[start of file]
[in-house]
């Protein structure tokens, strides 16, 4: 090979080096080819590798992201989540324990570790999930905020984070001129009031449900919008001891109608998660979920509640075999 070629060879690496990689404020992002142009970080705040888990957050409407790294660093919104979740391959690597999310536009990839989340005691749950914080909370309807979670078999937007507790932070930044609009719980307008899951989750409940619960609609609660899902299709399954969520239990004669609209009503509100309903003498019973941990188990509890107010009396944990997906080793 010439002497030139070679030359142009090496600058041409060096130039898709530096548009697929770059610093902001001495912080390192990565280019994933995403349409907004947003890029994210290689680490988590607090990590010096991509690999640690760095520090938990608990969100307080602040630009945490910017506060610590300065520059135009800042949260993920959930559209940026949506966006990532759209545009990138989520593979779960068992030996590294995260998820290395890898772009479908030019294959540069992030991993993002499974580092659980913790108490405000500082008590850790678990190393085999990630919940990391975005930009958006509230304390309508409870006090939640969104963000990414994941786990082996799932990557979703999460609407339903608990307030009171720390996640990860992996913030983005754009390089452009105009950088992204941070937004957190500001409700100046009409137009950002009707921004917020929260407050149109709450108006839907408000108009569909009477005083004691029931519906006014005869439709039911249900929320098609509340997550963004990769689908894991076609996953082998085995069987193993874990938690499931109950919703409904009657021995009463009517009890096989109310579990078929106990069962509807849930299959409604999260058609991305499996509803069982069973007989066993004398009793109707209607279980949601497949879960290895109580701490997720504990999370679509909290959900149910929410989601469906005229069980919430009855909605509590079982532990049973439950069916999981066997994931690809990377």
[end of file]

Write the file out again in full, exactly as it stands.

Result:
[in-house]
């Protein structure tokens, strides 16, 4: 090979080096080819590798992201989540324990570790999930905020984070001129009031449900919008001891109608998660979920509640075999 070629060879690496990689404020992002142009970080705040888990957050409407790294660093919104979740391959690597999310536009990839989340005691749950914080909370309807979670078999937007507790932070930044609009719980307008899951989750409940619960609609609660899902299709399954969520239990004669609209009503509100309903003498019973941990188990509890107010009396944990997906080793 010439002497030139070679030359142009090496600058041409060096130039898709530096548009697929770059610093902001001495912080390192990565280019994933995403349409907004947003890029994210290689680490988590607090990590010096991509690999640690760095520090938990608990969100307080602040630009945490910017506060610590300065520059135009800042949260993920959930559209940026949506966006990532759209545009990138989520593979779960068992030996590294995260998820290395890898772009479908030019294959540069992030991993993002499974580092659980913790108490405000500082008590850790678990190393085999990630919940990391975005930009958006509230304390309508409870006090939640969104963000990414994941786990082996799932990557979703999460609407339903608990307030009171720390996640990860992996913030983005754009390089452009105009950088992204941070937004957190500001409700100046009409137009950002009707921004917020929260407050149109709450108006839907408000108009569909009477005083004691029931519906006014005869439709039911249900929320098609509340997550963004990769689908894991076609996953082998085995069987193993874990938690499931109950919703409904009657021995009463009517009890096989109310579990078929106990069962509807849930299959409604999260058609991305499996509803069982069973007989066993004398009793109707209607279980949601497949879960290895109580701490997720504990999370679509909290959900149910929410989601469906005229069980919430009855909605509590079982532990049973439950069916999981066997994931690809990377």